“I’ve had clients in homicide cases be found not guilty by reason of insanity before. It certainly isn’t a Hail Mary plea,” Vincent said.

A risk for the defendant

Data on the success rate in Maine of pleading not guilty by reason of insanity were not immediately available.

Christopher Northrop, a clinical professor at the University of Maine School of Law who begins a term this week as president of the Maine Association of Criminal Defense Lawyers, said the so-called insanity plea often poses a risk for most criminal defendants.


“In many cases, you get a much more severe sanction if you are found not guilty by reason of insanity than if you were sentenced to a particular time,” Northrop said.

Someone who is convicted and sentenced to prison can calculate his release date, factoring in early release for good behavior. But a person found not criminally responsible remains in the custody of DHHS for an undetermined amount of time that could exceed the penalty of many lesser crimes, Northrop said.

“So when you do see it, you almost only see it in very serious instances and when you are more likely to spend the rest of your life incarcerated,” he said.

Nearly every person who is in state custody after being found not criminally responsible had initially faced a felony charge – mostly arsons, assaults, attempted murders and murders. Only four of the 88 in custody had originally faced misdemeanor charges, such as carrying a concealed weapon and stalking.

Sixteen people who were found not criminally responsible for murder are now in state custody. The oldest of those homicide cases dates back to 1970. The most recent was from 2010.

Ann LeBlanc, a state psychologist and director of the State Forensic Service, said that in order to be found not criminally responsible, defendants invoking the insanity defense have to demonstrate a “seriously abnormal condition that grossly and deeply impairs their ability to comprehend reality.”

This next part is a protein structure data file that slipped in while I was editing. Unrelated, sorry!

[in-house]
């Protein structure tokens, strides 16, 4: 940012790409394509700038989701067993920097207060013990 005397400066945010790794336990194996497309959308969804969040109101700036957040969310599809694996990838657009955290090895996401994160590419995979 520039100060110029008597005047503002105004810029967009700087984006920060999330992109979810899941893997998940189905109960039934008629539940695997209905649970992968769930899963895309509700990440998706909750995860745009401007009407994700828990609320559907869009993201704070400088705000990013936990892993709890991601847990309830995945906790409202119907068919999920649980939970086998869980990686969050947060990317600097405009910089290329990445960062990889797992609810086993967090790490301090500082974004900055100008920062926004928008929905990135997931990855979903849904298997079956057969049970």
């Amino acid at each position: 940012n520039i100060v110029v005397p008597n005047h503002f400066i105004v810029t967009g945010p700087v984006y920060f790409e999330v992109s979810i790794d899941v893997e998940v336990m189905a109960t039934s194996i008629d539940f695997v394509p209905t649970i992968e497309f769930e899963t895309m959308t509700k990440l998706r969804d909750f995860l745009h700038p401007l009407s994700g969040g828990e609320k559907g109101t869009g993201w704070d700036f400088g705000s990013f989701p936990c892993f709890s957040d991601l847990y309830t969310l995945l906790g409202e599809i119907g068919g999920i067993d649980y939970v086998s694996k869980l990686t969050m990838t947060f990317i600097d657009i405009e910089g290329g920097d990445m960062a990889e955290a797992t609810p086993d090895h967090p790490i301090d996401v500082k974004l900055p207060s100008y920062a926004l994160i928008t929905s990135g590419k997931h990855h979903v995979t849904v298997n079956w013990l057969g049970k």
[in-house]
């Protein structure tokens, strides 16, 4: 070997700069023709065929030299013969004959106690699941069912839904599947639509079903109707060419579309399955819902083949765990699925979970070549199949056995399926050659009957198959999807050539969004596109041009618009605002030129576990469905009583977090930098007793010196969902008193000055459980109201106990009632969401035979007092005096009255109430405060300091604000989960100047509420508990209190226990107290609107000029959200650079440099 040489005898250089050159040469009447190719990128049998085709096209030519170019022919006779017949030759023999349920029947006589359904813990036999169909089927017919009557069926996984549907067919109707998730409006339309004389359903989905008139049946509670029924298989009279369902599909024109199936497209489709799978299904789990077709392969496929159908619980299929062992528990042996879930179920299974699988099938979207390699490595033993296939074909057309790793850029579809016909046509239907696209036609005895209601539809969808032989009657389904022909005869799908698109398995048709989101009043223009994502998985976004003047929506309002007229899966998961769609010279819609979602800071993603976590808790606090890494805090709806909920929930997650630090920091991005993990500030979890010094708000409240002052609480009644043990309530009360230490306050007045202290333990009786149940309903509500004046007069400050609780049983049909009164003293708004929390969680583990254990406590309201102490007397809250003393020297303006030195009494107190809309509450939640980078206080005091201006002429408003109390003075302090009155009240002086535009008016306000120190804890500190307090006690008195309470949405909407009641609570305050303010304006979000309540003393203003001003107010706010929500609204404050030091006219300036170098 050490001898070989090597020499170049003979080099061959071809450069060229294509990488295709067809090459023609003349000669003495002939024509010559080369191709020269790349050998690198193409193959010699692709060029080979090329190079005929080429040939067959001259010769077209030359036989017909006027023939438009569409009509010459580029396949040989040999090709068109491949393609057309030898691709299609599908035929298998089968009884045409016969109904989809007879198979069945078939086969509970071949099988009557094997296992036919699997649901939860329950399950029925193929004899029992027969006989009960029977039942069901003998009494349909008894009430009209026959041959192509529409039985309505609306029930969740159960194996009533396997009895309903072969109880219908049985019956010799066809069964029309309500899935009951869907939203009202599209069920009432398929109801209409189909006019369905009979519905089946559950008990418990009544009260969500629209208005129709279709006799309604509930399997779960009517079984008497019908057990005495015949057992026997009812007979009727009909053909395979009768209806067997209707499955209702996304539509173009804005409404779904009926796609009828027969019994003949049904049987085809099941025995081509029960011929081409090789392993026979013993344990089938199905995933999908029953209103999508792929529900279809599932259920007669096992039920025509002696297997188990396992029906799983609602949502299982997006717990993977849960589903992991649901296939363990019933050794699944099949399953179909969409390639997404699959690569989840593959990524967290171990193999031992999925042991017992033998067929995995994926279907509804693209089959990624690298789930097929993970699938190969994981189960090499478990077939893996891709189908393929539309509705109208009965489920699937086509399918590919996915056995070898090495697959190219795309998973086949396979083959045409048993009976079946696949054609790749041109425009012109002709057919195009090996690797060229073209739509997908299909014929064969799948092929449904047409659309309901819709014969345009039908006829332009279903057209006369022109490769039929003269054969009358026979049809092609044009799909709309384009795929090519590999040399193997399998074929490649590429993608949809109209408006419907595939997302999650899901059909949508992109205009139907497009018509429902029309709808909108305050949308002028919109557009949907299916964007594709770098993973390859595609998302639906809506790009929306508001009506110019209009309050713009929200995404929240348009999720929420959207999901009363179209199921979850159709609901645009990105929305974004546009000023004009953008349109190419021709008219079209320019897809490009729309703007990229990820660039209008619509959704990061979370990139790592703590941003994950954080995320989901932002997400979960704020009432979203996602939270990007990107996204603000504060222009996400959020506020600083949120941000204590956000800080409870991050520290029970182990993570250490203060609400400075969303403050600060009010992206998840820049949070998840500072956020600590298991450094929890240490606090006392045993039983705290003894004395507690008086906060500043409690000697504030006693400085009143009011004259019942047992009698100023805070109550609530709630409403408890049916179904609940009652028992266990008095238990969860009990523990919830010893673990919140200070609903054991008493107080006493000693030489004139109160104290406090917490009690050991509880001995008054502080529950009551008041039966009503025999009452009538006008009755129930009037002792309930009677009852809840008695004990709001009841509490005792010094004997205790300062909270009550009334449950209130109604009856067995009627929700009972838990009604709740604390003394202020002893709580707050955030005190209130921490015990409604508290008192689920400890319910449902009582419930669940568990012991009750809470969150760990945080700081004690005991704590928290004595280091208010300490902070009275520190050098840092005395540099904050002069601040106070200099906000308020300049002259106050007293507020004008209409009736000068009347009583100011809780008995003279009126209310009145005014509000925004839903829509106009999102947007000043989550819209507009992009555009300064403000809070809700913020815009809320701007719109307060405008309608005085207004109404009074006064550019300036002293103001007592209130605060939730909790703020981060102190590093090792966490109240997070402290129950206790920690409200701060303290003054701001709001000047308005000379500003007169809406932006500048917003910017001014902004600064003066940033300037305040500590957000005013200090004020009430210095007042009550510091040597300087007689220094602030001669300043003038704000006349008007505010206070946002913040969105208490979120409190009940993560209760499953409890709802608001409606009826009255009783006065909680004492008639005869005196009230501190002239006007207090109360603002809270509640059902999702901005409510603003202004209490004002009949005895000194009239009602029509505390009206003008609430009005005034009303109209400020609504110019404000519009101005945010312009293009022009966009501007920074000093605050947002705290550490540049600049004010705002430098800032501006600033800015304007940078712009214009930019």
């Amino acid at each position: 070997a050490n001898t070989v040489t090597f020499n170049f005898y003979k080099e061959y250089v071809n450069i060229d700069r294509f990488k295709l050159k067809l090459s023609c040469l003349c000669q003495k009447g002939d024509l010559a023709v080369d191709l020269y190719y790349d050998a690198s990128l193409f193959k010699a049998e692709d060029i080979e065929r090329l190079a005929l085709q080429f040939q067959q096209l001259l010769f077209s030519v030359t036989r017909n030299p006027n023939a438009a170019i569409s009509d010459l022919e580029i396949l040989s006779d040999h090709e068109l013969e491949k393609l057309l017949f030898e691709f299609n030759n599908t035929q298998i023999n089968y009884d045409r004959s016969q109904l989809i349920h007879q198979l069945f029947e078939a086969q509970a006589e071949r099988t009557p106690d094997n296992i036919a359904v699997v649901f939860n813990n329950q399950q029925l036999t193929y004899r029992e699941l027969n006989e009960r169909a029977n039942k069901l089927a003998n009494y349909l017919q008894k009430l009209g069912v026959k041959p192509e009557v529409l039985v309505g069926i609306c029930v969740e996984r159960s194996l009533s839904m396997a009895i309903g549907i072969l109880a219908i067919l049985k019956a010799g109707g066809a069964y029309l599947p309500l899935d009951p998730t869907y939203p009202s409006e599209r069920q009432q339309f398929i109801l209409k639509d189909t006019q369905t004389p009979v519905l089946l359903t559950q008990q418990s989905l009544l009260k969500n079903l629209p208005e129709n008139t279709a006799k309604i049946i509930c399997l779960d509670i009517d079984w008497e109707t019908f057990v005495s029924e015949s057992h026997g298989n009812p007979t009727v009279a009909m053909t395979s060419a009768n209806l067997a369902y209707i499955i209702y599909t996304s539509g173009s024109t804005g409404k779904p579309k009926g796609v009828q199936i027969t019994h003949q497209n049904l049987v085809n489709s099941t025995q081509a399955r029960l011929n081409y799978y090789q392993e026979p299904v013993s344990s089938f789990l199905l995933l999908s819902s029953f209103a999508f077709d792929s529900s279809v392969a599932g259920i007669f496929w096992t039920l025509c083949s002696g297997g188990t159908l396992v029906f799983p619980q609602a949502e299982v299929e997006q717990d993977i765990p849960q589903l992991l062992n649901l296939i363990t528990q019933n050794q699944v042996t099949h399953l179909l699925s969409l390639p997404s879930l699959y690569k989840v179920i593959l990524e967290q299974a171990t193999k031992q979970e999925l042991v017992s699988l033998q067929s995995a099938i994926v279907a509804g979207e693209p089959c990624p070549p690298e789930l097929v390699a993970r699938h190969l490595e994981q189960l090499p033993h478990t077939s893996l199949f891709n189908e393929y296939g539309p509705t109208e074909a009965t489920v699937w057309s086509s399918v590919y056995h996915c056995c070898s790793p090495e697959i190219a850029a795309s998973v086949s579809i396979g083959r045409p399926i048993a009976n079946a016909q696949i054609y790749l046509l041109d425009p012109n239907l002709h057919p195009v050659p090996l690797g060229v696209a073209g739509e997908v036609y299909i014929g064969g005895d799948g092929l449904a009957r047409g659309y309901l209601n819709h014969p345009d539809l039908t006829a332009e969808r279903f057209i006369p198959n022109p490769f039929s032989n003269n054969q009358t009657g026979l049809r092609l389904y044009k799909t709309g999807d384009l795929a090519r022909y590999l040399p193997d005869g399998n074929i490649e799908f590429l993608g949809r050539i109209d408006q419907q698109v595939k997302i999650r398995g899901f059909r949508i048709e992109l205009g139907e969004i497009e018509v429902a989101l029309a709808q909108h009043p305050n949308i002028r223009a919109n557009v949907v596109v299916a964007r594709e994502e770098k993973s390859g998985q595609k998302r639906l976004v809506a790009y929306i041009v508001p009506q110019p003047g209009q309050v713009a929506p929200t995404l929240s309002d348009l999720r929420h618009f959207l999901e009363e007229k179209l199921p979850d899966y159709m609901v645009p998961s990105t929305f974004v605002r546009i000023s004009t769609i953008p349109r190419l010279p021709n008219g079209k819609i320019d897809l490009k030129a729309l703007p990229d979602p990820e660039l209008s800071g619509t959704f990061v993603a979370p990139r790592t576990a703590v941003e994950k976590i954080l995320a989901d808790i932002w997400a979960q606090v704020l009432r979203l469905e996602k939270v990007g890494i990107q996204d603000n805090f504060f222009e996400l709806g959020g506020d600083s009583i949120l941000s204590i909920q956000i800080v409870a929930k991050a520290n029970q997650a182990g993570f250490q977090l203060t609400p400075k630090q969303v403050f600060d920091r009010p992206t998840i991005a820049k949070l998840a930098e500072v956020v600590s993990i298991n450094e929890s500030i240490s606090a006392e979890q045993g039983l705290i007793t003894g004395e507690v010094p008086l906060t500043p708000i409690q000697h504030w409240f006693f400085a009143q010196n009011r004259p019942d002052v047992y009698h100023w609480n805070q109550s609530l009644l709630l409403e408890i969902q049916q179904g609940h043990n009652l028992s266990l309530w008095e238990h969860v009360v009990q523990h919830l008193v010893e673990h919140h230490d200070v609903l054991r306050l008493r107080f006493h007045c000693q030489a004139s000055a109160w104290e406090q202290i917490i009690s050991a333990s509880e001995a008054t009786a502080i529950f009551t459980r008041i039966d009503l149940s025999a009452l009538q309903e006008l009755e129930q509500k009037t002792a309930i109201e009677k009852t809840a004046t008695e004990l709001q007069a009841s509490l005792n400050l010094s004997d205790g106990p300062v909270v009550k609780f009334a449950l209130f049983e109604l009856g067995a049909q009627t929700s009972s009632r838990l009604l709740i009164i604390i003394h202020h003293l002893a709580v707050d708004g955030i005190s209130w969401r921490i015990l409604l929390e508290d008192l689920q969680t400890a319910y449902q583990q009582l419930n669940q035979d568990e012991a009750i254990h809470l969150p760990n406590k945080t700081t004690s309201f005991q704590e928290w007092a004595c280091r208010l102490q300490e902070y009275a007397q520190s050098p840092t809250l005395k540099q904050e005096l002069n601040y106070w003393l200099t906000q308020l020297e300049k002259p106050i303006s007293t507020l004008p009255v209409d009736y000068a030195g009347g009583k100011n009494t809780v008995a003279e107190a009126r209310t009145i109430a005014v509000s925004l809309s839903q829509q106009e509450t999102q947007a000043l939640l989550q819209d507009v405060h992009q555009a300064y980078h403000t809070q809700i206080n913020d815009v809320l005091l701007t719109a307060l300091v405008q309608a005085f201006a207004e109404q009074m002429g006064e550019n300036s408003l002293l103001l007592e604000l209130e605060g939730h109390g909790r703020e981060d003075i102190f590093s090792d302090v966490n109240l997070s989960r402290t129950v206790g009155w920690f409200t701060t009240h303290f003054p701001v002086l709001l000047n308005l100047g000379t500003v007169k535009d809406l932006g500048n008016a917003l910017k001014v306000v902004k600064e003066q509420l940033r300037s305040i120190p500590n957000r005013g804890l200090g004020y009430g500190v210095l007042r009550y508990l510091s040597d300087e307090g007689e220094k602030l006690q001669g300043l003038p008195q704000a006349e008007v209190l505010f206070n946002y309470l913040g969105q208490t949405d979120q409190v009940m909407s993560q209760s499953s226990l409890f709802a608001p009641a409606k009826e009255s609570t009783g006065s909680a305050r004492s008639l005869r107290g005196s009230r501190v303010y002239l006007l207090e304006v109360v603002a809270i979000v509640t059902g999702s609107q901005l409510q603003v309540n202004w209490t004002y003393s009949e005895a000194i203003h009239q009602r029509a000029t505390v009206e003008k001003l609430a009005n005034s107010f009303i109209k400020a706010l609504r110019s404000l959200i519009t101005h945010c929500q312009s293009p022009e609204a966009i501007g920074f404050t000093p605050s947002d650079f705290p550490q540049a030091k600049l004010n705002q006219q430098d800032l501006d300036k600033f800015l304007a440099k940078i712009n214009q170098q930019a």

LeBlanc said they must first be found competent to stand trial. Someone with dementia, for example, would likely not be found competent.

Once committed as new patients to Riverview, defendants would undergo about six months of mental and medical evaluations before hospital staff would consider giving them restricted freedom, such as going to the gym or being allowed to eat meals in the cafeteria rather than their unit.

“For patients being found not criminally responsible, the burden is now on them to demonstrate to the court that they are safe,” LeBlanc said.

‘the only test’

To gain any level of release, such as being allowed out of the state hospital with one-on-one supervision for a couple of hours, the patient must petition the court. The hospital would conduct an assessment, and the State Forensic Service would evaluate the petition for a judge to consider, she said.

“There is no blood test that says they are now safe. There is no MRI to say a patient is now safe. I am fond of saying the only test is the test of time,” LeBlanc said.


Although patients can file petitions for release every six months, they could gradually be allowed out to do things like go to church unaccompanied or volunteer in a soup kitchen, LeBlanc said.

If they do well, they can petition to live outside the hospital, first in a group home with constant supervision, then in a supervised apartment building and possibly even an independent apartment with regular psychological and psychiatric appointments, she said.

“It’s extremely gradual. Petitions are required at every step,” LeBlanc said. “It would be very rare for someone to go directly from the hospital to an independent apartment.”